Income Tax

Whether you work during term-time or just in the holidays you’ll normally have tax and National Insurance deducted from your earnings.

The tax year

Each tax year begins on 6 April and ends the following April. Everybody can earn a certain amount of money tax-free in each tax year. This is known as your personal allowance.

Personal allowance

The standard personal allowance for the 2017/18 tax year (ending 5 April 2018) is £11,500.

This means that over the whole tax year you can earn £11,500 tax-free. All income over this amount is taxable.

This doesn't mean that you can earn £11,500 before you start paying tax. The allowance is spread across the year, so you start paying tax when you start earning even if you’re due to earn under £11,500.

Tax Refund

Students are taxed on their wages from employment in the same way as anyone else. Many students pay too much tax under PAYE and later have to claim a refund:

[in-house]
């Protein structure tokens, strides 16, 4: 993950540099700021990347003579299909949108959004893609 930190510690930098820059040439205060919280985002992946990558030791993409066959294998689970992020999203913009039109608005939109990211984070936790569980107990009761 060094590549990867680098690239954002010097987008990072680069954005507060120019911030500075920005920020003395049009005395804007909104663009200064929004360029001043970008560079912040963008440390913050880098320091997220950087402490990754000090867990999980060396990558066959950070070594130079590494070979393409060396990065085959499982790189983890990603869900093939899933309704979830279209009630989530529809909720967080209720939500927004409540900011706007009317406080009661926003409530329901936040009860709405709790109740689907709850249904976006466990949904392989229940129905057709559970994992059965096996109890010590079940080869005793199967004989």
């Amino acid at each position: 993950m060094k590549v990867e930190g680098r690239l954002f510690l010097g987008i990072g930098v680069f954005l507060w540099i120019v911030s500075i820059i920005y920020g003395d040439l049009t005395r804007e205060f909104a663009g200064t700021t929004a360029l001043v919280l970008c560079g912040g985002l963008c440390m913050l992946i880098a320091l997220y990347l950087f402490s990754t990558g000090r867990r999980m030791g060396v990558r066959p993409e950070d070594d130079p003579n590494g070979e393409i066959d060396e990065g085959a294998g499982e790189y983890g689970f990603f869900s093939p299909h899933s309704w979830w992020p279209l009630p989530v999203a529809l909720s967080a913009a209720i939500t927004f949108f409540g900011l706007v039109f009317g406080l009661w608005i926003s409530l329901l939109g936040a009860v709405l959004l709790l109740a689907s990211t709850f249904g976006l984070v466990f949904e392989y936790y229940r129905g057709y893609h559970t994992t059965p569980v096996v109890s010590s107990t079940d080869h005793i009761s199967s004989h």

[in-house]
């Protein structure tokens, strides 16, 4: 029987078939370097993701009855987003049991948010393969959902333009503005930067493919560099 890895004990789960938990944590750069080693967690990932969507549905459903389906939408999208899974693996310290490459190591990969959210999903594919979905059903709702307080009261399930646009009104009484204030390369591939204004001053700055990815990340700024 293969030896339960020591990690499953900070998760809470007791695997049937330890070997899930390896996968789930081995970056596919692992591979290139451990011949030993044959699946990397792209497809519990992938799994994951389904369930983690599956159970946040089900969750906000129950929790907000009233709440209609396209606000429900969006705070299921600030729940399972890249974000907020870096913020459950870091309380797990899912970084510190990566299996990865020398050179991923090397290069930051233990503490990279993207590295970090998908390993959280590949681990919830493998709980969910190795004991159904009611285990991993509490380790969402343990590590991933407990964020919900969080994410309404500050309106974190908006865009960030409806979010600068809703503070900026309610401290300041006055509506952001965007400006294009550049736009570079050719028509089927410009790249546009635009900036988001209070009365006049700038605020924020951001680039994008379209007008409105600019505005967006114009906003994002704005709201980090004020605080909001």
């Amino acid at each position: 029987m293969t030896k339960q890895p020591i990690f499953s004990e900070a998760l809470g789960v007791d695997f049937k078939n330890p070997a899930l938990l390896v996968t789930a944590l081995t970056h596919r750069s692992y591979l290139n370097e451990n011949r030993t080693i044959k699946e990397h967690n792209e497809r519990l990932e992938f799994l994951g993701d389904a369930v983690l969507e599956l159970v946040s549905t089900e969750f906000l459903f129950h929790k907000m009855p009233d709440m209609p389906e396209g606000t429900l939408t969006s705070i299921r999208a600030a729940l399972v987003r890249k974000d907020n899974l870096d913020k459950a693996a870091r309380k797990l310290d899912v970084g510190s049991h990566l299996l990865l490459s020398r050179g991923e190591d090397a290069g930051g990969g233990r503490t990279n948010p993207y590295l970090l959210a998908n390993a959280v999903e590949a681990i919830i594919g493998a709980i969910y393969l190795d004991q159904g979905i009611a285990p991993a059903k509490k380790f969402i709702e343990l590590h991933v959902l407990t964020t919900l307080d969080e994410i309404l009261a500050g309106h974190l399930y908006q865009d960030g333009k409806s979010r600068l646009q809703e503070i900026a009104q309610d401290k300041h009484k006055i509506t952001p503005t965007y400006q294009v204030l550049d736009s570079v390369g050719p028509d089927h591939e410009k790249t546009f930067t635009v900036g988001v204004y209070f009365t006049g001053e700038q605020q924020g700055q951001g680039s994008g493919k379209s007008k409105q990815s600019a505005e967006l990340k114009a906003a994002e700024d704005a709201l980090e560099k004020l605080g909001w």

• if you earn less than your personal allowance but have paid tax, you can claim a refund. Use the HM Revenue and Customs tax calculator to see whether you’re entitled to a refund.
  • before the end of the tax year you should be able to claim an in-year tax repayment using form P50.
  • at the end of the tax year you’ll need to write to HMRC. Mark the top of your letter clearly ‘repayment claim’ so HMRC prioritise it.
  • you have four years from the end of the tax year to claim a refund. If a claim is not made within the time limit you’ll lose out on your refund.

Paying tax on interest

If you're on a low income and have savings with a bank or building society you could be paying tax on your interest when you don't need to. If this is the case, you can register to have the interest paid tax-free. You can also claim a refund of any tax you've overpaid. To prevent tax being deducted from your interest you can ask your bank for an R85 form. International students need to complete a R105 form.

For further information you can call HMRC Taxes helpline on 0845 070 3703 or visit: